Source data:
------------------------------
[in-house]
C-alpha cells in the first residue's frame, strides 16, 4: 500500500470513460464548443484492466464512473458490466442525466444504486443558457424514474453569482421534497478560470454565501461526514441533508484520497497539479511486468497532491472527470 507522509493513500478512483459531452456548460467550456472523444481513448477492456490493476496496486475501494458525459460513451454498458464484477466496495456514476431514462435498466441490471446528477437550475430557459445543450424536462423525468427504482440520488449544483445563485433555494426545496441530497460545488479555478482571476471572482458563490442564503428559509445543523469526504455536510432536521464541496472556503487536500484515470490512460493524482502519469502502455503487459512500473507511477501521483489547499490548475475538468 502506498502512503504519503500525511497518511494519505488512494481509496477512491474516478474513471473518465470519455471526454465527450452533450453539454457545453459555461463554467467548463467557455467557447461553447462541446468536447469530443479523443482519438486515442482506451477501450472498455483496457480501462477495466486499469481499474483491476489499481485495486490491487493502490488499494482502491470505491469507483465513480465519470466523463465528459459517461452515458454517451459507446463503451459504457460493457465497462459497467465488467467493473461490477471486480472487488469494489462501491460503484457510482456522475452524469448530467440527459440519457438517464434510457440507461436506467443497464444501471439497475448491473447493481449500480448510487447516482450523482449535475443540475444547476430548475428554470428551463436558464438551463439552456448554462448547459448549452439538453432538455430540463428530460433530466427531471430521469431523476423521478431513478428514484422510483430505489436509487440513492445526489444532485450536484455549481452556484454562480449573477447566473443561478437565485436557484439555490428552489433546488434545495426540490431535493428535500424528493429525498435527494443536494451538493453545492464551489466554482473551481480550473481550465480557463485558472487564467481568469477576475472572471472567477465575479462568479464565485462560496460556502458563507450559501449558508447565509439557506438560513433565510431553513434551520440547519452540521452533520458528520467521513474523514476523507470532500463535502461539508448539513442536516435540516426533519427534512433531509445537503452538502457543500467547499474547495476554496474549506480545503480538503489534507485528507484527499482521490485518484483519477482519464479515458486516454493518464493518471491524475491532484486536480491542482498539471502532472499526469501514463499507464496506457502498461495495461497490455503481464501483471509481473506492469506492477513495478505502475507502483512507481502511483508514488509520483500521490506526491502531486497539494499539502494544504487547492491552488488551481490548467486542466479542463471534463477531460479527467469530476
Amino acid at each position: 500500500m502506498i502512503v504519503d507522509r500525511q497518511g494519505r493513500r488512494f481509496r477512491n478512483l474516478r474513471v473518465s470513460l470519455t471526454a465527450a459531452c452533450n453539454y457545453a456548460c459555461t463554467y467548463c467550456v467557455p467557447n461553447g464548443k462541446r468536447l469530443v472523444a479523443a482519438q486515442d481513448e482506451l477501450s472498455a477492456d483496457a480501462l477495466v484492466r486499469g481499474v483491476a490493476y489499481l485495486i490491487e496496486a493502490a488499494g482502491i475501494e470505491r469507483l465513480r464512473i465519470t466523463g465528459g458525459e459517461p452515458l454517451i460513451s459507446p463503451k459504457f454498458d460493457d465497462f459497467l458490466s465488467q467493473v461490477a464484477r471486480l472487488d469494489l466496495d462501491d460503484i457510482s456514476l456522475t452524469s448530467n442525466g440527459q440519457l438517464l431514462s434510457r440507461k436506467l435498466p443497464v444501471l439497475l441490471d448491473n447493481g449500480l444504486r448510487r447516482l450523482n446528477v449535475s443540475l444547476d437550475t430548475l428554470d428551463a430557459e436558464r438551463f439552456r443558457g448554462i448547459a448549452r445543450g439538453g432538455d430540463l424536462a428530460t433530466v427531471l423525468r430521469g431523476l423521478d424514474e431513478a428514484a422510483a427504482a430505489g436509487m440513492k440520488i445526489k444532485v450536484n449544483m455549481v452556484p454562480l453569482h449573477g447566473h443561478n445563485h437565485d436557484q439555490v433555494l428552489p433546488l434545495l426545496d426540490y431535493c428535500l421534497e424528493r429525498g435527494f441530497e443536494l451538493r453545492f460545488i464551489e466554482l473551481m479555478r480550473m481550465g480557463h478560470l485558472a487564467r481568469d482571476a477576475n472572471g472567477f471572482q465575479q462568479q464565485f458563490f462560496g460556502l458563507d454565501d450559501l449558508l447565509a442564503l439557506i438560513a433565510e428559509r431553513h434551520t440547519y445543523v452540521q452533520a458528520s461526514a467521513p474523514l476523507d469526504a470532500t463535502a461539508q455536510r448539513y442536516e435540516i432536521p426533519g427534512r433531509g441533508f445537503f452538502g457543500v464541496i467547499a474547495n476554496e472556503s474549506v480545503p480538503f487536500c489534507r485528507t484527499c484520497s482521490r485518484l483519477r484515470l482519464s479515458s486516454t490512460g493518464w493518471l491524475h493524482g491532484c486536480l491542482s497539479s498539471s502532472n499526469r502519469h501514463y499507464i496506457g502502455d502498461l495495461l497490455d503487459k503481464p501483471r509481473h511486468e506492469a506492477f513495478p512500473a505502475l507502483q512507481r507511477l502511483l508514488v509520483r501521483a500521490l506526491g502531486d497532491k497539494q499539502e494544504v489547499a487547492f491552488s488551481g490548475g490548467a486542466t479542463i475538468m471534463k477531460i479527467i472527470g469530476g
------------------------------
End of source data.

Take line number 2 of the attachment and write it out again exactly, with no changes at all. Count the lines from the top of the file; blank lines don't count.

C-alpha cells in the first residue's frame, strides 16, 4: 500500500470513460464548443484492466464512473458490466442525466444504486443558457424514474453569482421534497478560470454565501461526514441533508484520497497539479511486468497532491472527470 507522509493513500478512483459531452456548460467550456472523444481513448477492456490493476496496486475501494458525459460513451454498458464484477466496495456514476431514462435498466441490471446528477437550475430557459445543450424536462423525468427504482440520488449544483445563485433555494426545496441530497460545488479555478482571476471572482458563490442564503428559509445543523469526504455536510432536521464541496472556503487536500484515470490512460493524482502519469502502455503487459512500473507511477501521483489547499490548475475538468 502506498502512503504519503500525511497518511494519505488512494481509496477512491474516478474513471473518465470519455471526454465527450452533450453539454457545453459555461463554467467548463467557455467557447461553447462541446468536447469530443479523443482519438486515442482506451477501450472498455483496457480501462477495466486499469481499474483491476489499481485495486490491487493502490488499494482502491470505491469507483465513480465519470466523463465528459459517461452515458454517451459507446463503451459504457460493457465497462459497467465488467467493473461490477471486480472487488469494489462501491460503484457510482456522475452524469448530467440527459440519457438517464434510457440507461436506467443497464444501471439497475448491473447493481449500480448510487447516482450523482449535475443540475444547476430548475428554470428551463436558464438551463439552456448554462448547459448549452439538453432538455430540463428530460433530466427531471430521469431523476423521478431513478428514484422510483430505489436509487440513492445526489444532485450536484455549481452556484454562480449573477447566473443561478437565485436557484439555490428552489433546488434545495426540490431535493428535500424528493429525498435527494443536494451538493453545492464551489466554482473551481480550473481550465480557463485558472487564467481568469477576475472572471472567477465575479462568479464565485462560496460556502458563507450559501449558508447565509439557506438560513433565510431553513434551520440547519452540521452533520458528520467521513474523514476523507470532500463535502461539508448539513442536516435540516426533519427534512433531509445537503452538502457543500467547499474547495476554496474549506480545503480538503489534507485528507484527499482521490485518484483519477482519464479515458486516454493518464493518471491524475491532484486536480491542482498539471502532472499526469501514463499507464496506457502498461495495461497490455503481464501483471509481473506492469506492477513495478505502475507502483512507481502511483508514488509520483500521490506526491502531486497539494499539502494544504487547492491552488488551481490548467486542466479542463471534463477531460479527467469530476